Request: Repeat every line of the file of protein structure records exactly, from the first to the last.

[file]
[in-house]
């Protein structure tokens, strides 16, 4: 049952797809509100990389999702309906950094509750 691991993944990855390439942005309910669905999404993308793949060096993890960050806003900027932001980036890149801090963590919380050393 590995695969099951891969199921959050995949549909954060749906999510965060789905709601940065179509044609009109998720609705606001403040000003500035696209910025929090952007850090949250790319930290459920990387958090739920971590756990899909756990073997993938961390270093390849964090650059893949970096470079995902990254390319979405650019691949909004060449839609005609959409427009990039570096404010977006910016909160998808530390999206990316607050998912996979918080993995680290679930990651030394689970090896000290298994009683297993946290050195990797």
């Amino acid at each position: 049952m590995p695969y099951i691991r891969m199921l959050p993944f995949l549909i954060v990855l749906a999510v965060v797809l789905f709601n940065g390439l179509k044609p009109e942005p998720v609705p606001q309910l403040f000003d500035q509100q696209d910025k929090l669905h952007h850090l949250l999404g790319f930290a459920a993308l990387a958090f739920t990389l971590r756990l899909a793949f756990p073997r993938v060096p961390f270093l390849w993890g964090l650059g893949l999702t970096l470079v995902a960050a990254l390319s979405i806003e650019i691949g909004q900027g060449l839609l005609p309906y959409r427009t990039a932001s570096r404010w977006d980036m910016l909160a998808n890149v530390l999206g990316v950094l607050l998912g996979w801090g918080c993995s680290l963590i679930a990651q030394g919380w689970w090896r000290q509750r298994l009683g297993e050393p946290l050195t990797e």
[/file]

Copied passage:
[in-house]
């Protein structure tokens, strides 16, 4: 049952797809509100990389999702309906950094509750 691991993944990855390439942005309910669905999404993308793949060096993890960050806003900027932001980036890149801090963590919380050393 590995695969099951891969199921959050995949549909954060749906999510965060789905709601940065179509044609009109998720609705606001403040000003500035696209910025929090952007850090949250790319930290459920990387958090739920971590756990899909756990073997993938961390270093390849964090650059893949970096470079995902990254390319979405650019691949909004060449839609005609959409427009990039570096404010977006910016909160998808530390999206990316607050998912996979918080993995680290679930990651030394689970090896000290298994009683297993946290050195990797």
């Amino acid at each position: 049952m590995p695969y099951i691991r891969m199921l959050p993944f995949l549909i954060v990855l749906a999510v965060v797809l789905f709601n940065g390439l179509k044609p009109e942005p998720v609705p606001q309910l403040f000003d500035q509100q696209d910025k929090l669905h952007h850090l949250l999404g790319f930290a459920a993308l990387a958090f739920t990389l971590r756990l899909a793949f756990p073997r993938v060096p961390f270093l390849w993890g964090l650059g893949l999702t970096l470079v995902a960050a990254l390319s979405i806003e650019i691949g909004q900027g060449l839609l005609p309906y959409r427009t990039a932001s570096r404010w977006d980036m910016l909160a998808n890149v530390l999206g990316v950094l607050l998912g996979w801090g918080c993995s680290l963590i679930a990651q030394g919380w689970w090896r000290q509750r298994l009683g297993e050393p946290l050195t990797e």